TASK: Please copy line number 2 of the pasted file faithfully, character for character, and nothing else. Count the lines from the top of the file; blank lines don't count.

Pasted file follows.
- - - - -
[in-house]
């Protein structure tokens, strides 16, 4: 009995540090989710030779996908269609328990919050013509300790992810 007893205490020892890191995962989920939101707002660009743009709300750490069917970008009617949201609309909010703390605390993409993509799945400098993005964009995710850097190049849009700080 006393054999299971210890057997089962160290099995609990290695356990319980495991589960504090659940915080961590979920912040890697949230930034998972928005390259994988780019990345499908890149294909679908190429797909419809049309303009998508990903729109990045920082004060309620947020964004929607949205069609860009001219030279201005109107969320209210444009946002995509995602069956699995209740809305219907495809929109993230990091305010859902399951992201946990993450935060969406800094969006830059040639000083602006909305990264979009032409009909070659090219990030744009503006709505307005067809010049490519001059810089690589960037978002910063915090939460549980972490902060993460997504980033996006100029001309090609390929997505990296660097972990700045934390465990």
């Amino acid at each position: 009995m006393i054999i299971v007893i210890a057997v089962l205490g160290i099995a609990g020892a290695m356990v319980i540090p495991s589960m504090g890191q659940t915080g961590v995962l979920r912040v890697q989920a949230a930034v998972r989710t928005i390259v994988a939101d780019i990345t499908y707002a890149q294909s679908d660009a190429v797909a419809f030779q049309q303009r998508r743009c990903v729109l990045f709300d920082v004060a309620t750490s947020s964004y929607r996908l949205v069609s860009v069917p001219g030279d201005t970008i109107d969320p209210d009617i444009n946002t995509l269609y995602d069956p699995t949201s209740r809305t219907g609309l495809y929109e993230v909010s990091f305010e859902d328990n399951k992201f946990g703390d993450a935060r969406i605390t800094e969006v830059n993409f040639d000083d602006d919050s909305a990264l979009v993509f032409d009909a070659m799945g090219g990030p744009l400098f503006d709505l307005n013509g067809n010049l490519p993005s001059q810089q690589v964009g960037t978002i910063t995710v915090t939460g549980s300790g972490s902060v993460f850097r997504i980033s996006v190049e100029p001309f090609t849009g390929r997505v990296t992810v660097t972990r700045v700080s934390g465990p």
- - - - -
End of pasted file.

């Protein structure tokens, strides 16, 4: 009995540090989710030779996908269609328990919050013509300790992810 007893205490020892890191995962989920939101707002660009743009709300750490069917970008009617949201609309909010703390605390993409993509799945400098993005964009995710850097190049849009700080 006393054999299971210890057997089962160290099995609990290695356990319980495991589960504090659940915080961590979920912040890697949230930034998972928005390259994988780019990345499908890149294909679908190429797909419809049309303009998508990903729109990045920082004060309620947020964004929607949205069609860009001219030279201005109107969320209210444009946002995509995602069956699995209740809305219907495809929109993230990091305010859902399951992201946990993450935060969406800094969006830059040639000083602006909305990264979009032409009909070659090219990030744009503006709505307005067809010049490519001059810089690589960037978002910063915090939460549980972490902060993460997504980033996006100029001309090609390929997505990296660097972990700045934390465990």